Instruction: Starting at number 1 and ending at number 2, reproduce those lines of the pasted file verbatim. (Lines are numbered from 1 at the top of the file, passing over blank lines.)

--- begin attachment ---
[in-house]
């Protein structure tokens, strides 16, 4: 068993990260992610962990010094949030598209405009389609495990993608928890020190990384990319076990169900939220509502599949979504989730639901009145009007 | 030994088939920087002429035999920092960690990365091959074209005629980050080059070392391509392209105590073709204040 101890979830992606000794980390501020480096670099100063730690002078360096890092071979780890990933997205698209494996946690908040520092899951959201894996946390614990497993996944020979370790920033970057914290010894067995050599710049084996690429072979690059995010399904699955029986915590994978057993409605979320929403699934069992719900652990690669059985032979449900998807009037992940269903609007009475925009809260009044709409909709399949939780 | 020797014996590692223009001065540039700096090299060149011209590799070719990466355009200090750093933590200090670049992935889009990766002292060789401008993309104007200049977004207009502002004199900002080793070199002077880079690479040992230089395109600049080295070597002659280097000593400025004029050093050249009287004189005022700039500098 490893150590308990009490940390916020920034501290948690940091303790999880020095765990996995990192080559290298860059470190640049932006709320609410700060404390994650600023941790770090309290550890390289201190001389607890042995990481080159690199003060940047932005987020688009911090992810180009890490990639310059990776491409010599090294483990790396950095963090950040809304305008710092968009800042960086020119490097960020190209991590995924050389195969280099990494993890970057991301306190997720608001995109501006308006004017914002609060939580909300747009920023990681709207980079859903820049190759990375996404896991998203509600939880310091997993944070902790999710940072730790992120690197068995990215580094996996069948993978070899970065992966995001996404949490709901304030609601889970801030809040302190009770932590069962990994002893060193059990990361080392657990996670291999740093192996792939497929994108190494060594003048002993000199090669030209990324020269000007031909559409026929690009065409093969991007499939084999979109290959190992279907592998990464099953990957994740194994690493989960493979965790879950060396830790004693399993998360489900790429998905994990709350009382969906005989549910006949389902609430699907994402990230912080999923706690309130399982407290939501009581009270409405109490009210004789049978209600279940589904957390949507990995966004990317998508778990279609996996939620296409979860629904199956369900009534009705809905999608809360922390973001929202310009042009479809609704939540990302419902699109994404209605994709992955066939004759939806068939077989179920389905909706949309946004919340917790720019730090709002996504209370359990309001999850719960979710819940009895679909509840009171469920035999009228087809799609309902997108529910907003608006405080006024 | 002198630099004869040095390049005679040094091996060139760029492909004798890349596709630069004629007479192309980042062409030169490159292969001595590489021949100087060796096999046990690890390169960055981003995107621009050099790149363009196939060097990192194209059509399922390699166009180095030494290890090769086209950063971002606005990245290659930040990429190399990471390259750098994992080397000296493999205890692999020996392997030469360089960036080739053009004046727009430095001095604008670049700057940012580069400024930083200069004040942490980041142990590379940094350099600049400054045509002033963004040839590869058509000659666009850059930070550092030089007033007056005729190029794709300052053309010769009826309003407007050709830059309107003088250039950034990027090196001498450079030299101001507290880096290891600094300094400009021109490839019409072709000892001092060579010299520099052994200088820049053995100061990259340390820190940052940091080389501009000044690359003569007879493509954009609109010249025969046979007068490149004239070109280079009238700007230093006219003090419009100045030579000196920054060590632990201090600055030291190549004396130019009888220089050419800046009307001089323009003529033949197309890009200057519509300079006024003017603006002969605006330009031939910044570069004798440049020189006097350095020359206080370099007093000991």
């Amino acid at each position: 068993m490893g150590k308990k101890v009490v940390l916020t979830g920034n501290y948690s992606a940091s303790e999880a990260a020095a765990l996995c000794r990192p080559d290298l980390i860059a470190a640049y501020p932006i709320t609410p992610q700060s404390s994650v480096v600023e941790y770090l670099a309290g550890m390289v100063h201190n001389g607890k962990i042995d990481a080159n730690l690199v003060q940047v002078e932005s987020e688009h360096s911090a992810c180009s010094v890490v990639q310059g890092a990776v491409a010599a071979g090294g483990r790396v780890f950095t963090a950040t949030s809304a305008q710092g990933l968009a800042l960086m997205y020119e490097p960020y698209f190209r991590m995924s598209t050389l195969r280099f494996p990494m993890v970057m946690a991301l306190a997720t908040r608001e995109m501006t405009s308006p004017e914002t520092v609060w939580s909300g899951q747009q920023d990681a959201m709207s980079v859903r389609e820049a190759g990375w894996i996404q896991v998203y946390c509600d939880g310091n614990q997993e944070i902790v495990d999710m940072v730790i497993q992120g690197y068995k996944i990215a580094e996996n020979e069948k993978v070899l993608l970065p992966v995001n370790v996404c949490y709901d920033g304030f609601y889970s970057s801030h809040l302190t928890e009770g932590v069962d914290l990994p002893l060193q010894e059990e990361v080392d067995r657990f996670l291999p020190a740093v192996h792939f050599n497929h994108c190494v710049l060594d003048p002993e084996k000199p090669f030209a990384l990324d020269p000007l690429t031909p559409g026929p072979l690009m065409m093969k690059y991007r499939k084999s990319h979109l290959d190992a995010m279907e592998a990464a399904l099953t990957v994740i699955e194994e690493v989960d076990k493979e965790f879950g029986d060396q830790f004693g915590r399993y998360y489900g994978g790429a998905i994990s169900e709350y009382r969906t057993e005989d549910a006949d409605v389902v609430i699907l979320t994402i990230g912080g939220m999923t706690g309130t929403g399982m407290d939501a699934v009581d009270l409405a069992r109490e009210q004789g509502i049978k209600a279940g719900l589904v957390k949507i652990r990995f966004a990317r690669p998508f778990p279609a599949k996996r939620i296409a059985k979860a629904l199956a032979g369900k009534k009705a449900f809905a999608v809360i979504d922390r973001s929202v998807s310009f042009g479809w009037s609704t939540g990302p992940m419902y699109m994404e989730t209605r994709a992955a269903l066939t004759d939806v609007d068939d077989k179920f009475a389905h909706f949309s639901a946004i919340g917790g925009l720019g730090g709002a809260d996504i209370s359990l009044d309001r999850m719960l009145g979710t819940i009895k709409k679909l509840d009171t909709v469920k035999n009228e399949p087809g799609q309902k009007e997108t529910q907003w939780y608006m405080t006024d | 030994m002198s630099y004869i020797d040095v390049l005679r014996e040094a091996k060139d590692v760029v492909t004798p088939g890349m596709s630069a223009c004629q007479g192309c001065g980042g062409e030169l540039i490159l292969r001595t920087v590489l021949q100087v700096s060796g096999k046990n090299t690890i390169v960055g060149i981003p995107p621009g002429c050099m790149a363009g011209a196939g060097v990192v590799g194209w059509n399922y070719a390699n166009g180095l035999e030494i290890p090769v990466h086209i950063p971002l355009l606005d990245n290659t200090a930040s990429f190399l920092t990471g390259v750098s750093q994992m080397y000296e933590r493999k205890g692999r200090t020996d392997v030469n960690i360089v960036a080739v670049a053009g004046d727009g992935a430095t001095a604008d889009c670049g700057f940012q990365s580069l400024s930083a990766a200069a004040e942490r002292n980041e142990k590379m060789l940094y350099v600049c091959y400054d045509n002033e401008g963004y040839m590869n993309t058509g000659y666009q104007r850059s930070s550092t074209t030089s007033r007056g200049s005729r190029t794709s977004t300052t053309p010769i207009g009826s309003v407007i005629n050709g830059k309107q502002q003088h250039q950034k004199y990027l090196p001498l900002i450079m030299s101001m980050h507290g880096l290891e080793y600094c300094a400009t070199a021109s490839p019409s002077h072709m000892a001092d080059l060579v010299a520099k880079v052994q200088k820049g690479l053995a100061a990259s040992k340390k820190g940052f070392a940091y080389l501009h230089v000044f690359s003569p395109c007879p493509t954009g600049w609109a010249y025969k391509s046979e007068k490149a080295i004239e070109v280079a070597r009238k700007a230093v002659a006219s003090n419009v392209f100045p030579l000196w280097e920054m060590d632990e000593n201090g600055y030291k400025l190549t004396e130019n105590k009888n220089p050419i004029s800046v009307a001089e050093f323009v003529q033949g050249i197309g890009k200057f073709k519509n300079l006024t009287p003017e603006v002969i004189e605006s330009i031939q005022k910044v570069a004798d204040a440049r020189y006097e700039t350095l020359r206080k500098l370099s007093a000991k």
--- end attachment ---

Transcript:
[in-house]
């Protein structure tokens, strides 16, 4: 068993990260992610962990010094949030598209405009389609495990993608928890020190990384990319076990169900939220509502599949979504989730639901009145009007 | 030994088939920087002429035999920092960690990365091959074209005629980050080059070392391509392209105590073709204040 101890979830992606000794980390501020480096670099100063730690002078360096890092071979780890990933997205698209494996946690908040520092899951959201894996946390614990497993996944020979370790920033970057914290010894067995050599710049084996690429072979690059995010399904699955029986915590994978057993409605979320929403699934069992719900652990690669059985032979449900998807009037992940269903609007009475925009809260009044709409909709399949939780 | 020797014996590692223009001065540039700096090299060149011209590799070719990466355009200090750093933590200090670049992935889009990766002292060789401008993309104007200049977004207009502002004199900002080793070199002077880079690479040992230089395109600049080295070597002659280097000593400025004029050093050249009287004189005022700039500098 490893150590308990009490940390916020920034501290948690940091303790999880020095765990996995990192080559290298860059470190640049932006709320609410700060404390994650600023941790770090309290550890390289201190001389607890042995990481080159690199003060940047932005987020688009911090992810180009890490990639310059990776491409010599090294483990790396950095963090950040809304305008710092968009800042960086020119490097960020190209991590995924050389195969280099990494993890970057991301306190997720608001995109501006308006004017914002609060939580909300747009920023990681709207980079859903820049190759990375996404896991998203509600939880310091997993944070902790999710940072730790992120690197068995990215580094996996069948993978070899970065992966995001996404949490709901304030609601889970801030809040302190009770932590069962990994002893060193059990990361080392657990996670291999740093192996792939497929994108190494060594003048002993000199090669030209990324020269000007031909559409026929690009065409093969991007499939084999979109290959190992279907592998990464099953990957994740194994690493989960493979965790879950060396830790004693399993998360489900790429998905994990709350009382969906005989549910006949389902609430699907994402990230912080999923706690309130399982407290939501009581009270409405109490009210004789049978209600279940589904957390949507990995966004990317998508778990279609996996939620296409979860629904199956369900009534009705809905999608809360922390973001929202310009042009479809609704939540990302419902699109994404209605994709992955066939004759939806068939077989179920389905909706949309946004919340917790720019730090709002996504209370359990309001999850719960979710819940009895679909509840009171469920035999009228087809799609309902997108529910907003608006405080006024 | 002198630099004869040095390049005679040094091996060139760029492909004798890349596709630069004629007479192309980042062409030169490159292969001595590489021949100087060796096999046990690890390169960055981003995107621009050099790149363009196939060097990192194209059509399922390699166009180095030494290890090769086209950063971002606005990245290659930040990429190399990471390259750098994992080397000296493999205890692999020996392997030469360089960036080739053009004046727009430095001095604008670049700057940012580069400024930083200069004040942490980041142990590379940094350099600049400054045509002033963004040839590869058509000659666009850059930070550092030089007033007056005729190029794709300052053309010769009826309003407007050709830059309107003088250039950034990027090196001498450079030299101001507290880096290891600094300094400009021109490839019409072709000892001092060579010299520099052994200088820049053995100061990259340390820190940052940091080389501009000044690359003569007879493509954009609109010249025969046979007068490149004239070109280079009238700007230093006219003090419009100045030579000196920054060590632990201090600055030291190549004396130019009888220089050419800046009307001089323009003529033949197309890009200057519509300079006024003017603006002969605006330009031939910044570069004798440049020189006097350095020359206080370099007093000991």